Becoming a minority. Experiencing precarity in ethnically diverse societies
fundamental research project
Over 20 years after the transition to a democratic dispensation, South Africa still faces many challenges related to the legacy of Apartheid. As the recent wide-spread protests at South African universities demonstrate, the formal accord to end Apartheid did not bring an end to the use of racial and ethnic population categories, both among members of the population majority and among members of minorities. Employing a multi-site ethnographic approach, this project studies the post-Apartheid transformation processes at South African universities with a particular focus on student residences. Student residences in South Africa offer a unique opportunity to study a process of wider global significance, namely how historically advantaged population segments experience the process of becoming less powerful and less privileged-and how these experiences shape their use and perception of (politicised) ethnicity. Constituting a central part of local university cultures, these residences are composed of students from an increasingly diverse range of backgrounds. Life in these sharply bounded groups warrants intensive participation: students are immersed in an encompassing life-world in which they practice communal life in autonomous and self-organized ways. Within these ‘tiny publics’, South African society and its manifold social positions and relations are manifested, represented, affirmed, and contested at the same time. It is within these residences that white and particularly white Afrikaans-speaking students experience the process of becoming a minority. Yet, as highly sensitive and contested terrain, these student residences are hard to access and remain largely unstudied.Based on the preliminary findings of an ethnographic pilot study of such residences (funded by the University of St.?Gallen), this project pursues the overall objective to study how historically advantaged population segments experience the process of becoming less powerful and less privileged. Focussing on white students and on how they negotiate forms of belonging and participation, the more specific aim is to analyse how they cope with the associated experiences of precarity and what forms of (politicised) ethnicity structure their perception, self-understanding, and practices. Situated within an interpretive theoretical framework, mainly two qualitative research methodologies will be employed: While in-depth interviews are used to reconstruct and analyse the students’ experiences, perceptions and self-understandings, participant observation and ethnographic interviews will provide a thick ethnographic description of the residences, i.e. of their symbolic, cultural, interactional, and material infrastructure in the context of which belonging and participation are negotiated. The study focusses on two historically white Afrikaans universities.Informed by the preliminary fieldwork, the project will contribute to two strands of research and their intersectional relatedness: studies on race and ethnicity and on precarity. Situated within the growing field of constructivist scholarship on race, ethnicity and nationalism, the study focuses on how ethnic and racial categories intersect with local (non-ethnic, non-racial) categorizations and on how local group-forming processes along both categorical infrastructures shape race- and ethnicity-related perceptions. The resulting ‘group relations’, however, are less shaped by a (racial) ‘threat’; rather, they appear to be underpinned by a broader sense of precarity that goes beyond economic concerns such as labour market conditions and may inter alia entail ethnocultural and symbolic precarisation. Initial evidence indicates that this seems to be experienced by individuals from all socio-economic backgrounds, and that these experiences are rather based on perceptions (and not on ‘objective’ conditions). The project aims to contribute empirically and analytically to a new, more extensive understanding of precarity and its relation to race and ethnicity in the context of becoming a minority. Its manifestation in the residences speaks to a less radical but nonetheless significant transformation of North American and European societies, namely the increase in ethnocultural diversity and the growth of population segments that are at once relatively privileged yet increasingly precarious and downwardly mobile. Conventionally claimed yet empirically understudied, these population segments are said to develop affectively underpinned ressentiments against ethnic or racial ‘others’ and to support (right-wing) populist parties and movements. The broader significance of the project lies in contributing to an empirical investigation of these claims.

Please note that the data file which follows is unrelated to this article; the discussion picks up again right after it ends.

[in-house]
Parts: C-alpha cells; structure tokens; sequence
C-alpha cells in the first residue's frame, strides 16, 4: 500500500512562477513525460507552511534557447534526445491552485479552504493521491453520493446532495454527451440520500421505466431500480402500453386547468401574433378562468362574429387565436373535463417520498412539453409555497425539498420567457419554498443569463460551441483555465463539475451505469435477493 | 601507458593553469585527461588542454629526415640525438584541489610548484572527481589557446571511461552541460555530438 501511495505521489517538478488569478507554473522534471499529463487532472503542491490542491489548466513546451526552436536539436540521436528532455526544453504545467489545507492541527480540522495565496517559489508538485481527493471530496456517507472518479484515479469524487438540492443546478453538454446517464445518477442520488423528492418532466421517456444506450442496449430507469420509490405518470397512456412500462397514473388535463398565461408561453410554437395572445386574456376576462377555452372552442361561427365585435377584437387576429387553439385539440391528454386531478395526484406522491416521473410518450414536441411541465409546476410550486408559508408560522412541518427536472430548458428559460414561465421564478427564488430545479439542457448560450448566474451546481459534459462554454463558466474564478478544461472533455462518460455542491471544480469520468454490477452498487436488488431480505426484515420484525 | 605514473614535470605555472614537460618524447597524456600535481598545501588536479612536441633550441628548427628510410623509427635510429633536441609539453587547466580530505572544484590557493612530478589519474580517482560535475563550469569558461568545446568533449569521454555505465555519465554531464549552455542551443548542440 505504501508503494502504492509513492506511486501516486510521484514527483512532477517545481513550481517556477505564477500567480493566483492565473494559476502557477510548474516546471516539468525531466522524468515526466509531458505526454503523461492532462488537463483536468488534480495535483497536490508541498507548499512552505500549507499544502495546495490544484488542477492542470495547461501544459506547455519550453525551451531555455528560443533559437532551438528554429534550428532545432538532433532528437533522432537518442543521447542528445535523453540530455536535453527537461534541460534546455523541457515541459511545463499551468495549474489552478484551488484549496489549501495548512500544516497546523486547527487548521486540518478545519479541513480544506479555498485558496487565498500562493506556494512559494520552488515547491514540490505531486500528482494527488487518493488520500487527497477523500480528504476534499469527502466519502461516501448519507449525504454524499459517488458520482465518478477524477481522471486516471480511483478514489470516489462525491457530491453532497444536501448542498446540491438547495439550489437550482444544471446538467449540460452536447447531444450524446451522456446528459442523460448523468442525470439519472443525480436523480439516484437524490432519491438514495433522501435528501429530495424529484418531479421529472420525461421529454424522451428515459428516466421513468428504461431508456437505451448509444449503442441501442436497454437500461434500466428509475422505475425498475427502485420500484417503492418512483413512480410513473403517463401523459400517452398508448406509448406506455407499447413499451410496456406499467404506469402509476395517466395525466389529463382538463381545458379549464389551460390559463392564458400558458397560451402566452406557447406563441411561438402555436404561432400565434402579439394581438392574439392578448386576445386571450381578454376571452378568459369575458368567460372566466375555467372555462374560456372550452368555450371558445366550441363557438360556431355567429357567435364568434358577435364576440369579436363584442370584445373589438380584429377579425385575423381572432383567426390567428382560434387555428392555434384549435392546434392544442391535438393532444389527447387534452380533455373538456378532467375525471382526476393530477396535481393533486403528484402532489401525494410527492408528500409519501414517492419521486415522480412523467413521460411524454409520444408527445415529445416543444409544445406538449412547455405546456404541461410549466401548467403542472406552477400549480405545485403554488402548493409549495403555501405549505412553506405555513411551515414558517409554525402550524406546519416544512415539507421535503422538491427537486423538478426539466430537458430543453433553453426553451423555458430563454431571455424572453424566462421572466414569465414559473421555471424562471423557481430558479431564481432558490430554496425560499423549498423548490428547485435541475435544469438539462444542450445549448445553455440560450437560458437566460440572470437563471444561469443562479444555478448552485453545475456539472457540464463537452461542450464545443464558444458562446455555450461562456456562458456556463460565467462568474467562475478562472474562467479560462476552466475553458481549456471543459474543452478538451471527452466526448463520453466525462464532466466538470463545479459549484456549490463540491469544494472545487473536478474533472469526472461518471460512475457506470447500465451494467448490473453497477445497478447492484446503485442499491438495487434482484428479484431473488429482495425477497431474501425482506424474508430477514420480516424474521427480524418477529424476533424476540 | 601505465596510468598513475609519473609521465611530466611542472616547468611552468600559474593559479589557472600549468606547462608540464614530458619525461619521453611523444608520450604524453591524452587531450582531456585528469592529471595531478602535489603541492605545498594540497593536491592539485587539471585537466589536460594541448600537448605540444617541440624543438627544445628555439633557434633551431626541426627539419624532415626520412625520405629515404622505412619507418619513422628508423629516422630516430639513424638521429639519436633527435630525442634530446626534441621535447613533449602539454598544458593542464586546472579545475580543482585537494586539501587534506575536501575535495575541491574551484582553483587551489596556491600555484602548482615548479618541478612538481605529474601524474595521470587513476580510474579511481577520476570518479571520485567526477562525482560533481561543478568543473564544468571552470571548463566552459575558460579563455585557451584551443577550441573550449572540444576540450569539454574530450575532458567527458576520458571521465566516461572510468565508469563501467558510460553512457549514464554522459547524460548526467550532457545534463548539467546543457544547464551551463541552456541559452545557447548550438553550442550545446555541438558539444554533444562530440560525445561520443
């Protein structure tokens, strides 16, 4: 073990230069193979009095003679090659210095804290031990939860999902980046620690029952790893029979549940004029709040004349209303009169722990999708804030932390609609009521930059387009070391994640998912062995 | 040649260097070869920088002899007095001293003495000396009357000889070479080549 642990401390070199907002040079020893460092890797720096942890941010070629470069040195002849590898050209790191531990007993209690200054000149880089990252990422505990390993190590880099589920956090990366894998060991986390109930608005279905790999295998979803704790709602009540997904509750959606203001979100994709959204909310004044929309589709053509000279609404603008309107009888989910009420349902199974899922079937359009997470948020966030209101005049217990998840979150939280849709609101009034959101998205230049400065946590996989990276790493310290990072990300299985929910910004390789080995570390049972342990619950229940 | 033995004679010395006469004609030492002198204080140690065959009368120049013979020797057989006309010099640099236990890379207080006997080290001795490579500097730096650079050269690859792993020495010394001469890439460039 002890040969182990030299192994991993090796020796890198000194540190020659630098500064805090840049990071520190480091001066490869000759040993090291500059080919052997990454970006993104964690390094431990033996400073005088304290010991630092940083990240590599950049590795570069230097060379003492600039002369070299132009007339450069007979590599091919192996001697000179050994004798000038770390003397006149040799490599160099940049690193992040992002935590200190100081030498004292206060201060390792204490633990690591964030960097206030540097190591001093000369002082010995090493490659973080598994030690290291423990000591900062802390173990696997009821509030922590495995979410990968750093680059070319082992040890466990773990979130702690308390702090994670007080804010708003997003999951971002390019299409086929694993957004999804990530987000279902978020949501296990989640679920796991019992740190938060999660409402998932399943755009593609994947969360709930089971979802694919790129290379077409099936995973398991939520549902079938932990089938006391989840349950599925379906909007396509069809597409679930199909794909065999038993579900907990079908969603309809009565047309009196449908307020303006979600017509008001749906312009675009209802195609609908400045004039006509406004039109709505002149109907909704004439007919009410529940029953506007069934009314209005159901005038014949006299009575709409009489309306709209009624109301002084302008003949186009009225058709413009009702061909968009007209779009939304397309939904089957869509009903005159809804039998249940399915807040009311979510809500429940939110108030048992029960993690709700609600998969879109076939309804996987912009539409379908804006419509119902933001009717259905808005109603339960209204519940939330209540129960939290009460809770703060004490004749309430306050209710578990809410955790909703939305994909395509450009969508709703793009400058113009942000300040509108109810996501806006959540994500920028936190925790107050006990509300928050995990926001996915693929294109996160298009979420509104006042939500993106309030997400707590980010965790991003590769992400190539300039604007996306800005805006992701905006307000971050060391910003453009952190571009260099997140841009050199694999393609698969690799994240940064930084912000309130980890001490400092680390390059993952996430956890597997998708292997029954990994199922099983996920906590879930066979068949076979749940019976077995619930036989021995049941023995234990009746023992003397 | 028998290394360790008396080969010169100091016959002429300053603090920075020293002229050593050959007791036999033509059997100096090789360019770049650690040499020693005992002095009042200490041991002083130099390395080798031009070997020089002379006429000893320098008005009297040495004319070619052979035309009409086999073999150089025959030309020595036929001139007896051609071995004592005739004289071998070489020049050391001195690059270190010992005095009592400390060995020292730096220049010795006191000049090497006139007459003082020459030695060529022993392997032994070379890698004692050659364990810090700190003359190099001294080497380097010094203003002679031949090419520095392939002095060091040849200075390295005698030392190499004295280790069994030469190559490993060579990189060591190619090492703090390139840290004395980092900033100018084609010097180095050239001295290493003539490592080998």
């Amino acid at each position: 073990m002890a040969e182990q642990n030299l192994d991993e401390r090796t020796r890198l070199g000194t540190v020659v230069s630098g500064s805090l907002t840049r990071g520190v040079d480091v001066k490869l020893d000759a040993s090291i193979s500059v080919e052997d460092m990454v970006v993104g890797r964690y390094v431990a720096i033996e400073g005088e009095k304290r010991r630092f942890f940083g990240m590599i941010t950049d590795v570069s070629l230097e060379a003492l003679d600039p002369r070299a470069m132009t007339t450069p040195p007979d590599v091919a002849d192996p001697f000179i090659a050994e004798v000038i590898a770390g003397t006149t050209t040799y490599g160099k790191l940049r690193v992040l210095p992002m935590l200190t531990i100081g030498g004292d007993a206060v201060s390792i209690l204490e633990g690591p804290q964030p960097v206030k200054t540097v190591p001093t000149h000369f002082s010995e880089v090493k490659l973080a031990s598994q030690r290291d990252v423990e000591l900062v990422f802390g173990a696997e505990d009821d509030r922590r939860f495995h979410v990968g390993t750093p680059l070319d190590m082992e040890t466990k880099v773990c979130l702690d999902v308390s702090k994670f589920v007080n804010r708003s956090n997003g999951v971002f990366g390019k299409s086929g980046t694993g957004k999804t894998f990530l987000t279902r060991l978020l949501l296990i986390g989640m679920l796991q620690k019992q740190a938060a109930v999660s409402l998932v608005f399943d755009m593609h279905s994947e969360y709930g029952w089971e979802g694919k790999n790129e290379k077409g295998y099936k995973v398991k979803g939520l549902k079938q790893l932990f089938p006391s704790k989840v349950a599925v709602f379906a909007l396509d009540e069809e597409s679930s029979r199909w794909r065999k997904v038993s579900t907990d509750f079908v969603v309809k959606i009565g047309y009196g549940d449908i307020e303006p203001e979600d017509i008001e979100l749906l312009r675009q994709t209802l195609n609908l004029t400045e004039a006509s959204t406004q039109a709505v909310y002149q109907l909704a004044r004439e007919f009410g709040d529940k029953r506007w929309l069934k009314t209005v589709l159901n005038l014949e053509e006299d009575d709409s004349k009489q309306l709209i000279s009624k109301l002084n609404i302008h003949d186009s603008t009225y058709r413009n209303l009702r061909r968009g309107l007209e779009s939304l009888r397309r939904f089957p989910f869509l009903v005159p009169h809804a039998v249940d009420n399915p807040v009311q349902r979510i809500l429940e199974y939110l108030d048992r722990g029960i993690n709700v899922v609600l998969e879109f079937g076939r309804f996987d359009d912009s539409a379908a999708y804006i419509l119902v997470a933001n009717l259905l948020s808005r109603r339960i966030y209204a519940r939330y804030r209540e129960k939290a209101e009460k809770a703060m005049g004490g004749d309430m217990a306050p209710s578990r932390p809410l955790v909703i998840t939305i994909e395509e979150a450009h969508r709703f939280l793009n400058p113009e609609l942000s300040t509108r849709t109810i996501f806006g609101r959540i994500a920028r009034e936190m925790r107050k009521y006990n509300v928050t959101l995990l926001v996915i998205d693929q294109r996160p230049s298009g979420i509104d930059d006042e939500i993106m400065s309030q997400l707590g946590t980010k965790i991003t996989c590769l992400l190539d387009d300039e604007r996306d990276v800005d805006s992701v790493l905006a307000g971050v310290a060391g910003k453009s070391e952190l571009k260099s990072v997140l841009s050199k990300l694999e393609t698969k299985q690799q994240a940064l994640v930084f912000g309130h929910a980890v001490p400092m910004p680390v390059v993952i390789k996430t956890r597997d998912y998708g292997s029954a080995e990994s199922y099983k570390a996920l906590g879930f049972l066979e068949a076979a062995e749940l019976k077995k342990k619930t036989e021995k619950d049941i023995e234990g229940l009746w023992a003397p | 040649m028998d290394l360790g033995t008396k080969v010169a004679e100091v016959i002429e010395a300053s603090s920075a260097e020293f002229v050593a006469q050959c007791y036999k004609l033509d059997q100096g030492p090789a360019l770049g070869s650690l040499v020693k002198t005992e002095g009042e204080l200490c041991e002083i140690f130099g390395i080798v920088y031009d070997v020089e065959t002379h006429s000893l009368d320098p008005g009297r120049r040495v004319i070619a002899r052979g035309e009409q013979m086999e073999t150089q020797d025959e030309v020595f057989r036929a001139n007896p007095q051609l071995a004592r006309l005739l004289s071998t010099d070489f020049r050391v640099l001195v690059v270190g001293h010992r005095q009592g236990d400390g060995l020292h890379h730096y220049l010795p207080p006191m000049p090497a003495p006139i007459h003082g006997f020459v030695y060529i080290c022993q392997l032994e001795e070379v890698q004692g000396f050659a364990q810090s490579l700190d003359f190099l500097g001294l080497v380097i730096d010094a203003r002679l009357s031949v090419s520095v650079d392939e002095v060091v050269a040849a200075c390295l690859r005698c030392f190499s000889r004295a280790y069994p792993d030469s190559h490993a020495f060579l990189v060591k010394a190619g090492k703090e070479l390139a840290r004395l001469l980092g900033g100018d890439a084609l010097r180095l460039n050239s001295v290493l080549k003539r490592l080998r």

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PublicationType: conference contribution